Lisagor: Breaking up is hard to do
Good managers find ways to let go of poor employees and bad habits
- By Michael Lisagor
- Dec 05, 2005
Letting go of attachments to things that no longer have value is difficult. In the personal realm, this includes dysfunctional relationships, unhealthy habits and, in my case, the compulsive need to make bad puns. As a manager, letting go takes on an even broader context because it affects not only your feelings but also your organization's success and co-workers' performance.
An effective manager realizes that allowing someone to remain in a job that doesn't fit harms that person and the business.
Many leaders are averse to conflict and prefer to maintain a negative status quo rather than confront a performance issue directly.
But problems rarely go away without some intervention. You sometimes need to let go of staff members so they can find other job opportunities better suited to their skills.
Managers who were promoted from technical positions sometimes get mired in the details of a project, preferring to hide in the comfort zone of their previous responsibilities.
Managers who won't delegate tasks can cripple an organization. If you can't delegate, you will demoralize your employees and stall your career.
While you remain buried in minutiae, important management decisions go unattended. Letting go of less important technical details takes courage but is a sign of a mature manager.
People also get emotionally invested in certain design approaches, management solutions, technology projects and, in the case of industry, specific government business opportunities.
It can be difficult to separate enthusiasm, a positive trait, from an inability or unwillingness to objectively evaluate alternatives. If you're not careful, you can waste money on a losing proposition because you are unwilling to recognize a flawed plan.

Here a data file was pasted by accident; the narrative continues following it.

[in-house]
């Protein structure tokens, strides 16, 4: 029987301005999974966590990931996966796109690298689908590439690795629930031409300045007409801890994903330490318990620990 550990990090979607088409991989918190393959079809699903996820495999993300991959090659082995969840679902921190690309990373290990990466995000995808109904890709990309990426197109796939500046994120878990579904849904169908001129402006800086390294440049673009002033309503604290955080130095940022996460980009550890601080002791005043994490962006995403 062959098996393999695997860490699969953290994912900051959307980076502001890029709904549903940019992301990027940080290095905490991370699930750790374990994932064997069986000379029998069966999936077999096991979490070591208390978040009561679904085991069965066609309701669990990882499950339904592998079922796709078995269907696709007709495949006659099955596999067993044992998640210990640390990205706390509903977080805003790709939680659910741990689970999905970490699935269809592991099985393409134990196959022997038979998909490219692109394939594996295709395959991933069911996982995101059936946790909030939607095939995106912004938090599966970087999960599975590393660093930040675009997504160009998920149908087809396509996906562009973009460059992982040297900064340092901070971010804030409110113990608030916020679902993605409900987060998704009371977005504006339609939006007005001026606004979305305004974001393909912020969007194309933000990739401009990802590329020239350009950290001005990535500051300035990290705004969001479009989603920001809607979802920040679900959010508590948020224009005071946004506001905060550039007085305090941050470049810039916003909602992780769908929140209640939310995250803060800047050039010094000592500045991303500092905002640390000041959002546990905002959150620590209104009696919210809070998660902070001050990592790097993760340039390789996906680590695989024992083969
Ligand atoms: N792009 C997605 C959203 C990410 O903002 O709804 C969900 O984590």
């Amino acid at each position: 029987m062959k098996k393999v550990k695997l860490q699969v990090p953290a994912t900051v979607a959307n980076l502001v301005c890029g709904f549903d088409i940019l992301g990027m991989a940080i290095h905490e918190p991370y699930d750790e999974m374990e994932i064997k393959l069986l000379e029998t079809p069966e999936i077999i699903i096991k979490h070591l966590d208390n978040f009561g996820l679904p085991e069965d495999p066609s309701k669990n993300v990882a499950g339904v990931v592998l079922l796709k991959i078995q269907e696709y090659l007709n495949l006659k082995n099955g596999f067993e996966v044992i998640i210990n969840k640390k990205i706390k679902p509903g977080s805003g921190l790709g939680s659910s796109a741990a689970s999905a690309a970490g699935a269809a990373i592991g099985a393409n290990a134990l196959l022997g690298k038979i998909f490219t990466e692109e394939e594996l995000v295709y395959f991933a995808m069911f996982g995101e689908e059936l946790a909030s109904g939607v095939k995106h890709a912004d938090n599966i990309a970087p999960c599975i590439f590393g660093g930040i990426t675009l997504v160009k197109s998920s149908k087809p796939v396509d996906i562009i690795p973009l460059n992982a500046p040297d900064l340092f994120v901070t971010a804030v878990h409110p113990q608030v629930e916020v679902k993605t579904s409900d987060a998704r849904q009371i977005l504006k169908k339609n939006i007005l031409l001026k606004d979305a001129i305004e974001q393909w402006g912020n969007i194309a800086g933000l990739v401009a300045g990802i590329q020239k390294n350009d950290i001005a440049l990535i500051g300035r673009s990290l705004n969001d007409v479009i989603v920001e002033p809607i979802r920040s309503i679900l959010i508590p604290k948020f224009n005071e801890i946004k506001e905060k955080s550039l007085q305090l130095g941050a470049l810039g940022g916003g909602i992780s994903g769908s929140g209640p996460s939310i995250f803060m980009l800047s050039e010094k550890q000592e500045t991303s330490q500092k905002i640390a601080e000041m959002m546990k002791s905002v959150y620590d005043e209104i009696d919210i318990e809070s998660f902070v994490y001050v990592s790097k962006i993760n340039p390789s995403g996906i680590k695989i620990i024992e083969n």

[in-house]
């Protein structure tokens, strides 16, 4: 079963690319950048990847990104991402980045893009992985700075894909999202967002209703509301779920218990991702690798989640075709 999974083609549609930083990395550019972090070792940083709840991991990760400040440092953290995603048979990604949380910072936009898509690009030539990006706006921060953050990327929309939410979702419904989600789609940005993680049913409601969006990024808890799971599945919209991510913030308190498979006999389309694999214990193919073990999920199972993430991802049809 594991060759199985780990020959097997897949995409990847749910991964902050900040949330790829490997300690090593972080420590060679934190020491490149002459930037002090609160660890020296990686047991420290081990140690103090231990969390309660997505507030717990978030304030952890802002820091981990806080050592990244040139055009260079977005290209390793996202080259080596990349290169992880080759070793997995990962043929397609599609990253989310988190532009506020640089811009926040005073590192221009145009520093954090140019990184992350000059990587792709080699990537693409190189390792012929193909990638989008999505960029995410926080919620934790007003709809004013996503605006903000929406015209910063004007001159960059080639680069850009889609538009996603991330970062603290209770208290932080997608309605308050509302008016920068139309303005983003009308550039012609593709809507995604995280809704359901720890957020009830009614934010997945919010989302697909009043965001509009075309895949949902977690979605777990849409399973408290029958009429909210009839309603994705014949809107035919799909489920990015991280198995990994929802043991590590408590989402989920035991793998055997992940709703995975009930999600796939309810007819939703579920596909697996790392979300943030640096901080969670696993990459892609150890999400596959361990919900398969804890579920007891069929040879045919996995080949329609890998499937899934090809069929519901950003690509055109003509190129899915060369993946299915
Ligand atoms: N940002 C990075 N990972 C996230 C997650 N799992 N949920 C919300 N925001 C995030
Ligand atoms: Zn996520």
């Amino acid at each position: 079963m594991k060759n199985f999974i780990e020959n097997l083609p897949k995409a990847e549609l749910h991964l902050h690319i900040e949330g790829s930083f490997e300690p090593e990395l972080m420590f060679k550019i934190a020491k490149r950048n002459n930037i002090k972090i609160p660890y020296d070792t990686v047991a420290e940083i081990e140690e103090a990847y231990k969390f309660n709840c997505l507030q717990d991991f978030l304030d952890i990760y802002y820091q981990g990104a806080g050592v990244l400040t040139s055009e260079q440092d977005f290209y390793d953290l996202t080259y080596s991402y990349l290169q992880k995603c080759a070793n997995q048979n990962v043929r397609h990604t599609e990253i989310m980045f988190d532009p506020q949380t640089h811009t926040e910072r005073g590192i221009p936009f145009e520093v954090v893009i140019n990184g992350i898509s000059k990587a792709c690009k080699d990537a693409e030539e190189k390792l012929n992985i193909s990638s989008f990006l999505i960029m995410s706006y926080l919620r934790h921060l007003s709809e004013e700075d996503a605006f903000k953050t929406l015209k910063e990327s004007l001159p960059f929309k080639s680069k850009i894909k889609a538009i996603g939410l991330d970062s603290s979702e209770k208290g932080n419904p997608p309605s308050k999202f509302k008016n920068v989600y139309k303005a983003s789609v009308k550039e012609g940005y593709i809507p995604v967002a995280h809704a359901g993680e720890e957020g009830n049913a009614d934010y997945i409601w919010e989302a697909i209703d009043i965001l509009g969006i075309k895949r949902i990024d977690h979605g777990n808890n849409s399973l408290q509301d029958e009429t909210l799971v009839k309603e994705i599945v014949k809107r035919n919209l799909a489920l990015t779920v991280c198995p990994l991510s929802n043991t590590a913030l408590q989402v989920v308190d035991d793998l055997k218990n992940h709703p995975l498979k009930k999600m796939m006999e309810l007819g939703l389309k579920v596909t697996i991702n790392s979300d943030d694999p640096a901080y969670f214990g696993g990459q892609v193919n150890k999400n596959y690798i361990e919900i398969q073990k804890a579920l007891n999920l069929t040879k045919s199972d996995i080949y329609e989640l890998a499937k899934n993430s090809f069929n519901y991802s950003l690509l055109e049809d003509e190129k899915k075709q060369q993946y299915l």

When deciding whether to proceed with a plan or not, I like to use a decision matrix that requires the major stakeholders to assess the viability of an idea or project by scoring each critical success factor. If used properly, this approach can remove the raw emotions from the equation.
What is left is an objective view of whether the return on investment justifies the costs of workforce, IT infrastructure and financial resources.
People often avoid letting go because they fear uncertainty. But the act of moving on creates possibilities for something better. On the other side of uncertainty lies tremendous business and personal potential.
Enlightened managers are not afraid to take calculated risks. They accept that the status quo is not a friend to be trusted for too long. As the song goes, "breaking up is hard to do." But if you do, a new world of opportunities awaits you.
Lisagor founded Celerity Works in 1999, which helps executives boost and manage business growth. He is the author of "The Business Development Guide for Selling to the Government," which is available at www.celerityworks.com/guide.html. He lives on Bainbridge Island, Wash., and can be reached at firstname.lastname@example.org.